- - Thursday, February 2, 2017


As we prepare to celebrate the national holiday in America known as the Super Bowl, we have become well aware of the dangers for those who perform the ceremony of football.

Like a surgeon general’s warning on a pack of cigarettes, you will likely see a commercial sometime during the pre-game programming or the contest itself an NFL-sponsored commercial for flag football for kids.

If you haven’t gotten the message by now that playing football puts Tom Brady, Julio Jones and the rest of the New England Patriots and Atlanta Falcons at risk Sunday, well, then you’ve already likely had too many concussions.

But what about watching football on this national holiday? How dangerous is it to watch the Super Bowl?

Here is an addendum to that surgeon general’s warning — betting, arguing, or watching the Super Bowl with friends can be hazardous to your health.

Typically buried somewhere in the newspaper — a brief item, perhaps, mixed in with the stories about everyone’s favorite Super Bowl commercials — you will likely see a story with a headline like this: “Man shoots friend over Super Bowl bet.”

The stakes are high on Super Bowl Sunday, and so are the tensions, on the field and at the parties.

Eddie Roberson wasn’t happy when he lost a $700 bet to his long time friend, Talif Crowley, at a party in Newark, New Jersey, on Super Bowl Sunday in 2013, when the Baltimore Ravens defeated the San Francisco 49ers 34-31 — the Super Bowl when the lights went out in the Superdome in New Orleans.

According to NJ.com, here’s how the story went.

The two friends were at a Super Bowl party when they made the bet — Roberson picking the 49ers and Crowley the Ravens. Baltimore won, but Roberson refused to pay.

When Crowley saw Roberson two days later while driving to his mother’s home, he got out of the car, and the argument began. Roberson yelled at Crowley, “They cheated my team” and then pulled out a gun and shot Crowley.

“Losing the bet seemed to be the motive,” prosecutor Adam Wells said as Roberson was sentenced last February to life in prison.

Three years earlier, when the New Orleans Saints beat the Indianapolis Colts 31-17 in the Super Bowl, Jose Becerra, Jr., was particularly upset about a bet someone made at his Super Bowl party in Antioch, California.

Here’s how that story went, according to the San Jose Mercury News: Someone at Becerra’s party had made a bet during the game on the Colts but then backed out when it became apparent they were going to lose. That set off an argument that led to Becerra getting his gun and demanding everyone leave.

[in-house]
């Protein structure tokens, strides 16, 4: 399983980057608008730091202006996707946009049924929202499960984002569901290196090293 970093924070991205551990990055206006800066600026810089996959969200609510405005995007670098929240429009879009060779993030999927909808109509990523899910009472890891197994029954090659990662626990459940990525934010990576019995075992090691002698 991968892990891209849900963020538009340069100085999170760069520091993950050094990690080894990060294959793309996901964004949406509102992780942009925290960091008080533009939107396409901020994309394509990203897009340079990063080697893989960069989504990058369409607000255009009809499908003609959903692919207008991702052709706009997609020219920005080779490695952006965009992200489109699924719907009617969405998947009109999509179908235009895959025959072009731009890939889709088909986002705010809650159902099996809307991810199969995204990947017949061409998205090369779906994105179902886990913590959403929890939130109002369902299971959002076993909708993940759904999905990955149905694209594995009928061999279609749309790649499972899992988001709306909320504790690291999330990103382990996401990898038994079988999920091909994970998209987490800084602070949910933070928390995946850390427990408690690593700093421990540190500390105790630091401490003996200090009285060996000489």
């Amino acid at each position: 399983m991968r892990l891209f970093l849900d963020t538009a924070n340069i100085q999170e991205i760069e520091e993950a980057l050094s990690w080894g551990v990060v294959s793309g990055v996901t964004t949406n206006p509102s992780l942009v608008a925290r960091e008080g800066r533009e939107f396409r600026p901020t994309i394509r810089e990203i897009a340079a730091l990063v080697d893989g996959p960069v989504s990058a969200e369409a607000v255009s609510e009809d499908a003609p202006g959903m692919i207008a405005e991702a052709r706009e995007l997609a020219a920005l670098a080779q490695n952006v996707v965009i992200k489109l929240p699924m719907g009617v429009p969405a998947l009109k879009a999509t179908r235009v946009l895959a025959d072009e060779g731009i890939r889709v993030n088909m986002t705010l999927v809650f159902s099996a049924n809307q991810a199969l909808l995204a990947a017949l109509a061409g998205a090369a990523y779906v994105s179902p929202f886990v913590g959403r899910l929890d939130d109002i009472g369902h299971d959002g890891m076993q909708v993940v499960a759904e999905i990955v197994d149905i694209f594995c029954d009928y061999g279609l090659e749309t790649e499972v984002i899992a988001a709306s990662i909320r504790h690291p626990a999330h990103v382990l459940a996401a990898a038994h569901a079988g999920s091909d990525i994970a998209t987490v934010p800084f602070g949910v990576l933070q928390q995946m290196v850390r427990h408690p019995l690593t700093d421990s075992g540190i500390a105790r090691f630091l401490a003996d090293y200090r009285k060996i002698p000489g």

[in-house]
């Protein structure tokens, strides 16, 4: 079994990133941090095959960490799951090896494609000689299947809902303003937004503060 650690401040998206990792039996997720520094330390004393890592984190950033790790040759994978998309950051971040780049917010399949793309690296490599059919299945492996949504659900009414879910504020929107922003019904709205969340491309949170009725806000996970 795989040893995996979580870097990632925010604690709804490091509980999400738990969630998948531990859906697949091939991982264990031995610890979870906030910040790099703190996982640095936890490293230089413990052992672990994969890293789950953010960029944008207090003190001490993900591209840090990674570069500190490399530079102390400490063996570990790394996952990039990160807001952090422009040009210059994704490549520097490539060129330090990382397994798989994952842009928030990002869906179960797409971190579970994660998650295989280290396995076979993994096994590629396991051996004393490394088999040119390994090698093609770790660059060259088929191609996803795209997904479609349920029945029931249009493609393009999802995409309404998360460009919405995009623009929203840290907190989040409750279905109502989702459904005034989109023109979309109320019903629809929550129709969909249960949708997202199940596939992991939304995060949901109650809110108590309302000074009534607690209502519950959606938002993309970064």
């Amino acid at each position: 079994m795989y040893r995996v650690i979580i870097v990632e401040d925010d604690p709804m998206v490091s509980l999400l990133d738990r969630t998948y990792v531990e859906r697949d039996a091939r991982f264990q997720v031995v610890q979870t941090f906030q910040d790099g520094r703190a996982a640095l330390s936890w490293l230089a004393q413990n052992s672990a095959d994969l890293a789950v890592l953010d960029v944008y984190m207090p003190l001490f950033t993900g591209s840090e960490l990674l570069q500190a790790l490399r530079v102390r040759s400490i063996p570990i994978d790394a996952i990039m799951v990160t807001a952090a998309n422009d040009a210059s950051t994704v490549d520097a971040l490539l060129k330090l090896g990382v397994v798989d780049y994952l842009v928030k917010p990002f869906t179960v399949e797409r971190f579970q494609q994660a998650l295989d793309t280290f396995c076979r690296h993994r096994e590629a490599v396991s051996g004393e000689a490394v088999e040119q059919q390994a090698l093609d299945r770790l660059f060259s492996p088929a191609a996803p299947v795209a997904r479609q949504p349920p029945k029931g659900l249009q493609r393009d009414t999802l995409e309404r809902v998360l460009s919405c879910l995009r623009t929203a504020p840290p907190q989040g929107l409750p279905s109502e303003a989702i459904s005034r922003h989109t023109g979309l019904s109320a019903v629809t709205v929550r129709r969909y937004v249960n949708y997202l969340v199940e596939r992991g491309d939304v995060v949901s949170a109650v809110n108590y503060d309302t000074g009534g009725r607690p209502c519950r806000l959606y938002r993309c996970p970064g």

Soon after, Becerra was dead from a gunshot to the head. No one was charged, and the autopsy ruled out foul play. Investigators had a hard time figuring out how Becerra died, though, because they said witnesses were intoxicated, and there were “significant” amounts of marijuana and psilocybin mushrooms.

Whatever happened that led to Becerra’s death, it began with a Super Bowl bet.

Those bets — they can be fatal, even if you aren’t at a party.

It was Facebook that led to the Super Bowl death of Jarami Thomas in 2011.

Thomas, who lived just a few miles from the site of Super Bowl XLV at JerryWorld in Arlington, Texas, had made a $40 bet on the Pittsburgh Steelers, who lost 31-25 to the Green Bay Packers, on Facebook with his friend Edward “Tre” Washington, according to CBSDFW.com.

Thomas refused to pay, and some more social media messages and threats led to an agreement to settle the debt with their fists at an Arlington convenience store. But the story goes that when Thomas and his friends got to the store parking lot, a friend of Washington’s, Clevin Earl Brown, Jr., got out of their car and shot Thomas dead. Two years later, Washington was sentenced for 35 years for orchestrating the killing. Brown was sentenced to 50 years.

Sometimes, the Super Bowl can be the silent killer.

Last year, a Cornell University study showed that older fans whose teams play in the Super Bowl are at a greater risk of death — by the flu.

Yes, the study, which analyzed flu deaths in the United States from 1974 to 2009, found that communities that had teams playing in the Super Bowl had an 18 percent increase in flu deaths for older adults. Researchers believe that Super Bowl parties with groups of people increase the chances of getting the flu, especially for those who have teams playing in the game.

“You have friends over for a Super Bowl party,” said Nicholas Sanders, a Cornell professor and and co-author of the study, in a statement. “You all go out to a bar to watch the game. A bunch of people are cramped in a small space, and they’re all touching the same napkins and grabbing the same chips. If your team wins, you’re all out in the street, celebrating. It’s that kind of disease transmission that we think might be a driving factor.”

Doritos, death and disease on Super Bowl Sunday. You’ve been warned.

Thom Loverro hosts his weekly podcast “Cigars & Curveballs” Wednesdays available on iTunes and Google Play.

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